Sign up ×
Programmers Stack Exchange is a question and answer site for professional programmers interested in conceptual questions about software development. It's 100% free.

I'm in a position where I am leading two teams of 4. Both teams are located in India. I am on the west coast of the U.S.

I'm finding leading remote teams challenging: First, their command of the English language is weak. Second, I'm having difficultly understanding them through their accents. Third is timing, we are 12 hours apart.

We use Skype to communicate.

I have a month to get the project done. We've burned through a week just setting up the environments.

At this point I'm considering working their hours, 11p PDT to 7a PDT, to get them up to speed, so that I can get the project off the ground. A 12 hour lag time is too much.

I'm looking for steps I can take to be successful at leading an offshore team.


The offshore team's primary task is coding, of course, most coding tasks do involve some design work.

The offshore team's are composed of one lead, 2 mid level (4 to 5 years) developers and a junior (~2 years) developer.

The project is classic waterfall. We've handed the offshore team a business and a technical design document. We are trying to manage the offshore in an agile way. We have daily conference calls with them and I'm requiring the teams to send me a daily scrum in the form of an email answering the following questions:

  1. What did I do today?
  2. What am I going to do tomorrow?
  3. What do I need from Chuck so I can do my job tomorrow?

There is some ambiguity in the tasks. The intent was to give them enough direction for them to develop the task with out writing the code for them.

I don't have a travel budget.

I am using Fogbugz to track the tasks. Each task has been entered into Fogbugz and given a priority. Each team member has access to FogBugz and can choose what task they wish to complete.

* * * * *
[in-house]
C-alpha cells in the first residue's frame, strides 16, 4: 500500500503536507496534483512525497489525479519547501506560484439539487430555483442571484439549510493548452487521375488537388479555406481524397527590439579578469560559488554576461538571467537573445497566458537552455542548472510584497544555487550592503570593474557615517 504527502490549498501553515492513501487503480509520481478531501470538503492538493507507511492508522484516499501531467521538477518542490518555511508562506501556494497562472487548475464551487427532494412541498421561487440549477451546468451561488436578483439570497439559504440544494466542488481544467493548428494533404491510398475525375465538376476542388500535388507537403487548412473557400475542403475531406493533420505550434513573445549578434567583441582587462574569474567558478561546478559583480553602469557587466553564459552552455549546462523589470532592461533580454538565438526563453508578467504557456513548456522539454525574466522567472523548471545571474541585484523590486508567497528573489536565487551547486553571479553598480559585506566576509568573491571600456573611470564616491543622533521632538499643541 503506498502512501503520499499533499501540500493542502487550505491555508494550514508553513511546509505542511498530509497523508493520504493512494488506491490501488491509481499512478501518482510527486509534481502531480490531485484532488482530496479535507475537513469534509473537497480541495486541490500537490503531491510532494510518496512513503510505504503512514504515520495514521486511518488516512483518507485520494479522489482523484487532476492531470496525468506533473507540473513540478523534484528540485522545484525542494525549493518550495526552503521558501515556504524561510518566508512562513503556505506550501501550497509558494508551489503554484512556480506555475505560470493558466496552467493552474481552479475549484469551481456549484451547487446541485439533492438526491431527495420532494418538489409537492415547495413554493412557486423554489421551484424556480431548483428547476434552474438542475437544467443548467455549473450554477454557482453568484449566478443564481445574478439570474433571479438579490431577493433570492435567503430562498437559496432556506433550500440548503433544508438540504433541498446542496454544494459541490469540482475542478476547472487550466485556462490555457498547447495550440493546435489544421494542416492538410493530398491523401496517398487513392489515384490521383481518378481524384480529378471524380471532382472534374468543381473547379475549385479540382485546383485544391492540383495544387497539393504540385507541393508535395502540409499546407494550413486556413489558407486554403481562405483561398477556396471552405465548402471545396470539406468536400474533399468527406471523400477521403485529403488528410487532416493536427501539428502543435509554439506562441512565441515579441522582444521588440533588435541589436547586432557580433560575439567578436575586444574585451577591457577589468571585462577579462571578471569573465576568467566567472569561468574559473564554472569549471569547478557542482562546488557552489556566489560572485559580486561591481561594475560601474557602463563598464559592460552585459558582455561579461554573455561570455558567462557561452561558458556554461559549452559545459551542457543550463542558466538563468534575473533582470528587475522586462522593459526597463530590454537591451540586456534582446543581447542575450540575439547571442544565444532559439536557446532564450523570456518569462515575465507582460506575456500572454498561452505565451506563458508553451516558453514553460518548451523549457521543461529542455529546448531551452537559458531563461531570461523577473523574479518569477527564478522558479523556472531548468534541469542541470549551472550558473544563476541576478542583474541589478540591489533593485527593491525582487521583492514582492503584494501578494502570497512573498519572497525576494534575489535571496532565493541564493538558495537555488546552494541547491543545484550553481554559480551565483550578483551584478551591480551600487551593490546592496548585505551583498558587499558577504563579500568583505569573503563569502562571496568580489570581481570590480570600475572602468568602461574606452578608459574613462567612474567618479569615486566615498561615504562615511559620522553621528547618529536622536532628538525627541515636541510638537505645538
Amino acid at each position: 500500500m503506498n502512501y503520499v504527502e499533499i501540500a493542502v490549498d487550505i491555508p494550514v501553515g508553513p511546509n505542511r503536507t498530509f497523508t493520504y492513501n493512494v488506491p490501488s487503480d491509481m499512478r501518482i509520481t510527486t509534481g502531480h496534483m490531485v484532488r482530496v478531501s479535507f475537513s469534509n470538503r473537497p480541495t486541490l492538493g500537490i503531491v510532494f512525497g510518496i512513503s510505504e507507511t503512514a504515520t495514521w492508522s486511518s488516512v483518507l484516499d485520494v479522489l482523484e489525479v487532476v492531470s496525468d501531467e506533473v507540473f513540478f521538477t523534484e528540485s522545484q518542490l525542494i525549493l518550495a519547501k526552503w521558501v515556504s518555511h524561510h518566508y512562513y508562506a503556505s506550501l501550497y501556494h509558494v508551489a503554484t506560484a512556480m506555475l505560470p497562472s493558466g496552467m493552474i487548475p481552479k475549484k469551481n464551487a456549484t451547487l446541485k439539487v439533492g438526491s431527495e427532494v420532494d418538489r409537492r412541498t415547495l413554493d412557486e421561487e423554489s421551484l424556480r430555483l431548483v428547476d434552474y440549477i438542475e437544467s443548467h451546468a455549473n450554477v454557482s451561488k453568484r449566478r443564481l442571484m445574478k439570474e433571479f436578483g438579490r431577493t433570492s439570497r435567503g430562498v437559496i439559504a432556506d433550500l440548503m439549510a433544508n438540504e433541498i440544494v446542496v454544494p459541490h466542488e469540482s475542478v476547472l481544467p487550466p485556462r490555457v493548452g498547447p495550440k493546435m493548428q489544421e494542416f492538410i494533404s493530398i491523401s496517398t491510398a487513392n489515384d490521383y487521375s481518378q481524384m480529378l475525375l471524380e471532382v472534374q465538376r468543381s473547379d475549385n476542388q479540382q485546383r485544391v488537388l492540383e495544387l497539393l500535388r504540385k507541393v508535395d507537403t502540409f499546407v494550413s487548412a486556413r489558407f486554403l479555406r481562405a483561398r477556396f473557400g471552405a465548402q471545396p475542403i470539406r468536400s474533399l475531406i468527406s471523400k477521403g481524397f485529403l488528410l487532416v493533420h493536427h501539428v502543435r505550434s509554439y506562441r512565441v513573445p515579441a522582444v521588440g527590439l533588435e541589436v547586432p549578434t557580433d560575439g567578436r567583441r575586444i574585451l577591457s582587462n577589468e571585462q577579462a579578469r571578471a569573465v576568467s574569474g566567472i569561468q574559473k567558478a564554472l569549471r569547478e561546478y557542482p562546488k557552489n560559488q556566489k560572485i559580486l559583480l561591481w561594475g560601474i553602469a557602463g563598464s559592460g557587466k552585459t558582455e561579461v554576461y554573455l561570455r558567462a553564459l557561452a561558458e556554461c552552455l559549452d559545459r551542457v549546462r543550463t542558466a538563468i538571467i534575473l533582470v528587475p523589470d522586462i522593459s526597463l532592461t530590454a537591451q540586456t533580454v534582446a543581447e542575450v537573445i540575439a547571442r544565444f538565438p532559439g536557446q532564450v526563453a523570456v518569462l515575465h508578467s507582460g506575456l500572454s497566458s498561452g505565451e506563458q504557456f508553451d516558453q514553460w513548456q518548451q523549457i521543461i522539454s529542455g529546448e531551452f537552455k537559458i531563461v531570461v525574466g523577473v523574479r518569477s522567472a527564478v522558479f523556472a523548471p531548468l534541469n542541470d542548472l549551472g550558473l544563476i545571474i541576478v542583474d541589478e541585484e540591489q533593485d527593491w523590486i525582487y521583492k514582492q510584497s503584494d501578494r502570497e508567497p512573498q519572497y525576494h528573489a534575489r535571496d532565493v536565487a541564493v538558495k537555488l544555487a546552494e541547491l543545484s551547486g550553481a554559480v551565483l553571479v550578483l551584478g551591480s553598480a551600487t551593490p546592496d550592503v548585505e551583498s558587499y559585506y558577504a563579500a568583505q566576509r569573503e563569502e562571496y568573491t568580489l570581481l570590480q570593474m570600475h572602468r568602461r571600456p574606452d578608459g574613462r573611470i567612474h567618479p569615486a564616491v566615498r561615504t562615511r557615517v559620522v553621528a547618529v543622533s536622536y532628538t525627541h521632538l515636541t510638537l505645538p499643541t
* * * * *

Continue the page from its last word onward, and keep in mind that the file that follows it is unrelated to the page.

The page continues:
Related question: What can we do to improve the way outsourcing/offshoring works?

Update 2

I've decided that I can not talk to the team once a day. I must work with them. Starting tonight I've started working the same hours they are. This makes me available to them when they have questions. It also allows me to gain their trust and respect.

Update 3

The project was completed and delivered on time.

The key factor was me working the same time as the offshore team. If that had not occurred I'm confident we would have failed. I managed two offshore teams. One of the teams under preformed and I fired them taking on the work myself.

Things that lead to success was:

Communication, understand their culture and how they communicate. Build rapport with them. A couple of the workers I keep in touch a year after the project completed.

Meetings, we met at the beginning of their day so any questions or blocked tasks could be addressed. At the end of the day a daily summary was send out by the worker describing their day and if they encountered any issues. Ideally we could resolve their issues by the start of their next day.

Questions, ask questions. Most cases information is not volunteered.

Be visible. Being online, available and reachable help fostered the team's commitment to the project. I was not just the daily email.

Make it easy. Internally we had a complex QA system in which bugs where tracked. It was complex and hard to use. I paid the $$ for a fogbugz account for each of the team members. Most of the team had used FogBugz and understood the workflow. Daily I would update the fogbugz with new bugs and update the QA system from Fogbugz. Stackoverflow question Leading an offshore team

share|improve this question

closed as unclear what you're asking by gnat, Bart van Ingen Schenau, GlenH7, MichaelT, World Engineer Mar 17 '14 at 14:17